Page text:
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A traffic sign warns of an ozone alert as motorists head southbound on Interstate 25 into the center of downtown during evening rush-hour Friday, July 23, 2021, in Denver. (AP Photo/David Zalubowski)

Colorado’s air pollution regulators would have to scrutinize permits for pollution sources far more strictly and assess cumulative impacts on the state’s growing ozone problem before approving new oil and gas or other industrial activity, under a proposed bill backed by clean air advocates. 

Democratic legislators plan to introduce a bill within days that includes extremely detailed marching orders for the state health department to overhaul air pollution permitting and carry out the promises of transformative oil and gas legislation from 2019. 

Advocates and many local elected officials on the Front Range argue every new well boosts metro ozone levels that already violate EPA rules, and they say the Air Pollution Control Division and Colorado Oil and Gas Conservation Commission must reject new permits if they will add even small amounts to the problem. 

Colorado regulators are not following the mandates of the federal Clean Air Act to evaluate applications to emit pollutants by whether they will add to EPA-controlled toxins like ozone, said Rebecca Curry, Colorado policy counsel for Earthjustice, which has been involved in talks on writing the bill drafts. State officials keep approving new pollution permits, and the nine-county Northern Front Range nonattainment area is periodically downgraded for ozone violations, she said.

“We just keep filling the bathtub up when it’s already full,” Curry said. 

Reps. Jennifer Bacon, of Denver, and Jenny Willford, of Northglenn, both Democrats, have said they will sponsor the air permitting reforms. 

“The problem is we’ve gone as far as we can get without dying,” Bacon said. “We have no more room in our air. We just don’t.”

Bacon said some groups are disproportionately impacted by environmental concerns like air quality.

“It is an equal justice issue now, especially for health care,” she said.

“What excites me about coming to the space is bringing the voices of my neighbors to the conversation,” said Bacon, who represents northeast Denver. “So we may not know all these acronyms, like the AQCC, but we know that it hurts to breathe. We know that our kids have asthma attacks and we know we‘ve got to work outside. And so I’m looking forward to bringing that perspective on the issue.”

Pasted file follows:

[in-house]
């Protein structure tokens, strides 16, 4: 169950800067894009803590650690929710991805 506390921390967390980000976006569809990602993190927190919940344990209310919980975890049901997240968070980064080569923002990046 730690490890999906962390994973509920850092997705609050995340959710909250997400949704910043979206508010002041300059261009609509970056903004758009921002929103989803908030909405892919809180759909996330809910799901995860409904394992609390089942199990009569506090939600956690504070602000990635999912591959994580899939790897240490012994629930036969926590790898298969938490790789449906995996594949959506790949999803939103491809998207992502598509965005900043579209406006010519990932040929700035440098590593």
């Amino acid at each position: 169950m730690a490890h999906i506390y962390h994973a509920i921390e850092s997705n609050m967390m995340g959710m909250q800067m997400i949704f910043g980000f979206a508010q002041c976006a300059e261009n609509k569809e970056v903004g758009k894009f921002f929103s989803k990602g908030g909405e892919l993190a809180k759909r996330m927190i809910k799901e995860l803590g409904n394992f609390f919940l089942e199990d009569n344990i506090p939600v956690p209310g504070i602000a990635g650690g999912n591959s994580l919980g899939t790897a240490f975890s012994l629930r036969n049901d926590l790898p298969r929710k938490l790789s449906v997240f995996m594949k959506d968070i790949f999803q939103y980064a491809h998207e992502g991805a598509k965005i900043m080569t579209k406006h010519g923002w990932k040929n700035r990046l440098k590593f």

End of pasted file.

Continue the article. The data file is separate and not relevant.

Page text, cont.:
(The Air Quality Control Commission is a governor-appointed board that must approve regulations proposed by the Air Pollution Control Division staff.) 

Colorado’s oil and gas industry representatives said they have not been shown a full draft of the proposal, but they know enough to be sure to oppose much of it. 

“As described, the bill would functionally end new permitting for natural gas and oil development in Colorado’s highest-producing basin by 2024, among numerous additional impractical and infeasible provisions,” said Lynn Granger, Midwest/Mountain West director of the American Petroleum Institute.

“The proposal should be a nonstarter for Coloradans who have spent the past year suffering from high energy prices at home and at the pump,” Granger said. “This measure could exacerbate that suffering by effectively shutting down production in America’s fifth-largest producing state during a time of global unrest and ongoing supply/demand imbalance, and we are hopeful that lawmakers of all political stripes will agree.” 

The Colorado Oil and Gas Association said the industry has participated in multiple pieces of legislation and agency rulemakings to cut emissions from drilling and gathering operations. The new restrictions don’t account for much of Colorado’s ozone problem made worse by pollution from out-of-state sources, including industries in China and on the West Coast, and recent wildfires, association President Dan Haley said. 

“Industry cut its emissions of volatile organic compounds (which contribute to ozone) in the nonattainment area by nearly 60%, dropping from 279.7 tons per day in 2011 to 119 tons per day in 2020,” Haley said. “Our industry has come to the table time and again to find workable solutions and emissions are going down.”